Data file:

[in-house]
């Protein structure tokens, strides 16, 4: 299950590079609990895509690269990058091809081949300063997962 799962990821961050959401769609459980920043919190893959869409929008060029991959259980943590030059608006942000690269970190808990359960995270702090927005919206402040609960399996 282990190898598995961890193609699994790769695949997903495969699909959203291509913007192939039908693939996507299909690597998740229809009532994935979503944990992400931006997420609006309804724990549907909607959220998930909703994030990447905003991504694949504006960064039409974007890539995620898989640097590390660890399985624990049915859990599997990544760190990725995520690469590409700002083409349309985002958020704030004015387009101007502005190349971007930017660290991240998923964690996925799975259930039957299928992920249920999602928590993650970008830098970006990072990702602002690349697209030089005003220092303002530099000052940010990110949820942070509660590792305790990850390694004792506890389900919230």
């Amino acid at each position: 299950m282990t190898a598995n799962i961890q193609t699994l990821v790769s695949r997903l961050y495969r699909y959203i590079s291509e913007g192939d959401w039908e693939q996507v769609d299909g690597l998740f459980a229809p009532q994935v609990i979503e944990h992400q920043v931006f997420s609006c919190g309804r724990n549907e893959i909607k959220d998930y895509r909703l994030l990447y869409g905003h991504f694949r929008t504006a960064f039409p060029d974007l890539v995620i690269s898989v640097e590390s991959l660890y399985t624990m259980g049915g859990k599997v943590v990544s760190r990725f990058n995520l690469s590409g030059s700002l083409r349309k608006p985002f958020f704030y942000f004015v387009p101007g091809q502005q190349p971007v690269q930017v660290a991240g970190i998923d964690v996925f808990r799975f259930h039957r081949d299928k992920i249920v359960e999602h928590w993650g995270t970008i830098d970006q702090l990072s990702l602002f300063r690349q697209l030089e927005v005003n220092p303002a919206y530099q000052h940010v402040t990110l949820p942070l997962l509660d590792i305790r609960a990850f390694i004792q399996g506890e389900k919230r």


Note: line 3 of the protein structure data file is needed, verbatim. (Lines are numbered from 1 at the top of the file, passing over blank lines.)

């Amino acid at each position: 299950m282990t190898a598995n799962i961890q193609t699994l990821v790769s695949r997903l961050y495969r699909y959203i590079s291509e913007g192939d959401w039908e693939q996507v769609d299909g690597l998740f459980a229809p009532q994935v609990i979503e944990h992400q920043v931006f997420s609006c919190g309804r724990n549907e893959i909607k959220d998930y895509r909703l994030l990447y869409g905003h991504f694949r929008t504006a960064f039409p060029d974007l890539v995620i690269s898989v640097e590390s991959l660890y399985t624990m259980g049915g859990k599997v943590v990544s760190r990725f990058n995520l690469s590409g030059s700002l083409r349309k608006p985002f958020f704030y942000f004015v387009p101007g091809q502005q190349p971007v690269q930017v660290a991240g970190i998923d964690v996925f808990r799975f259930h039957r081949d299928k992920i249920v359960e999602h928590w993650g995270t970008i830098d970006q702090l990072s990702l602002f300063r690349q697209l030089e927005v005003n220092p303002a919206y530099q000052h940010v402040t990110l949820p942070l997962l509660d590792i305790r609960a990850f390694i004792q399996g506890e389900k919230r």